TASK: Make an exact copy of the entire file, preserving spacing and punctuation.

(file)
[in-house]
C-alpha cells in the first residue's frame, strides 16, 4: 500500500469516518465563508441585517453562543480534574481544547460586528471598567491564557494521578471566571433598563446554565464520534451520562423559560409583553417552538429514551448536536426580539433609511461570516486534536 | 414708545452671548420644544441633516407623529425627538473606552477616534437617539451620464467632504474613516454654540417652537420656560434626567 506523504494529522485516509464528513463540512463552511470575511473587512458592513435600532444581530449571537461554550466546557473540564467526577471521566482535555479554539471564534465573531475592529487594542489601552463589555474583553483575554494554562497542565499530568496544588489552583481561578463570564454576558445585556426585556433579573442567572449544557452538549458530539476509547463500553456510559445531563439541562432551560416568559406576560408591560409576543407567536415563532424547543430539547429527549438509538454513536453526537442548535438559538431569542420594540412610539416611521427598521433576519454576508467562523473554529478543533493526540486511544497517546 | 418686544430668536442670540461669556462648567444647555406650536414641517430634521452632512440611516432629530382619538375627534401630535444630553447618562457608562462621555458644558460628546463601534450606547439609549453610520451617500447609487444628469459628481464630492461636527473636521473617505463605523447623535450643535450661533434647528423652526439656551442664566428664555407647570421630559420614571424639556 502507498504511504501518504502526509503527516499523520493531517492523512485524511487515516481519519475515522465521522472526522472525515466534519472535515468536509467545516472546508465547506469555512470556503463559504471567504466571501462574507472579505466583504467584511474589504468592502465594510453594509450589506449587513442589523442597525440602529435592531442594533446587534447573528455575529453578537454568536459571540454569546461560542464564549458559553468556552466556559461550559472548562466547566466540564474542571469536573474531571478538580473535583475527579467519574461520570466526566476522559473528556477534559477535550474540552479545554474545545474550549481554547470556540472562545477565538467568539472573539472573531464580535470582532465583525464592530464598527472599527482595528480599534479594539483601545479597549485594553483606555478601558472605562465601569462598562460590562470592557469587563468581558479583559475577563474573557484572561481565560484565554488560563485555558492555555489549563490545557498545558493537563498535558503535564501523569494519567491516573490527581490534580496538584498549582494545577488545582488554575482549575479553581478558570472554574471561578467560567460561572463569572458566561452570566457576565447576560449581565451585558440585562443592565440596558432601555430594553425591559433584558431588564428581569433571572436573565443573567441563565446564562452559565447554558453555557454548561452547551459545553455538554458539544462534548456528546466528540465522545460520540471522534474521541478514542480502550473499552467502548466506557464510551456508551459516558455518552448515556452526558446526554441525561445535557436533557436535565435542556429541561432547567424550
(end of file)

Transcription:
[in-house]
C-alpha cells in the first residue's frame, strides 16, 4: 500500500469516518465563508441585517453562543480534574481544547460586528471598567491564557494521578471566571433598563446554565464520534451520562423559560409583553417552538429514551448536536426580539433609511461570516486534536 | 414708545452671548420644544441633516407623529425627538473606552477616534437617539451620464467632504474613516454654540417652537420656560434626567 506523504494529522485516509464528513463540512463552511470575511473587512458592513435600532444581530449571537461554550466546557473540564467526577471521566482535555479554539471564534465573531475592529487594542489601552463589555474583553483575554494554562497542565499530568496544588489552583481561578463570564454576558445585556426585556433579573442567572449544557452538549458530539476509547463500553456510559445531563439541562432551560416568559406576560408591560409576543407567536415563532424547543430539547429527549438509538454513536453526537442548535438559538431569542420594540412610539416611521427598521433576519454576508467562523473554529478543533493526540486511544497517546 | 418686544430668536442670540461669556462648567444647555406650536414641517430634521452632512440611516432629530382619538375627534401630535444630553447618562457608562462621555458644558460628546463601534450606547439609549453610520451617500447609487444628469459628481464630492461636527473636521473617505463605523447623535450643535450661533434647528423652526439656551442664566428664555407647570421630559420614571424639556 502507498504511504501518504502526509503527516499523520493531517492523512485524511487515516481519519475515522465521522472526522472525515466534519472535515468536509467545516472546508465547506469555512470556503463559504471567504466571501462574507472579505466583504467584511474589504468592502465594510453594509450589506449587513442589523442597525440602529435592531442594533446587534447573528455575529453578537454568536459571540454569546461560542464564549458559553468556552466556559461550559472548562466547566466540564474542571469536573474531571478538580473535583475527579467519574461520570466526566476522559473528556477534559477535550474540552479545554474545545474550549481554547470556540472562545477565538467568539472573539472573531464580535470582532465583525464592530464598527472599527482595528480599534479594539483601545479597549485594553483606555478601558472605562465601569462598562460590562470592557469587563468581558479583559475577563474573557484572561481565560484565554488560563485555558492555555489549563490545557498545558493537563498535558503535564501523569494519567491516573490527581490534580496538584498549582494545577488545582488554575482549575479553581478558570472554574471561578467560567460561572463569572458566561452570566457576565447576560449581565451585558440585562443592565440596558432601555430594553425591559433584558431588564428581569433571572436573565443573567441563565446564562452559565447554558453555557454548561452547551459545553455538554458539544462534548456528546466528540465522545460520540471522534474521541478514542480502550473499552467502548466506557464510551456508551459516558455518552448515556452526558446526554441525561445535557436533557436535565435542556429541561432547567424550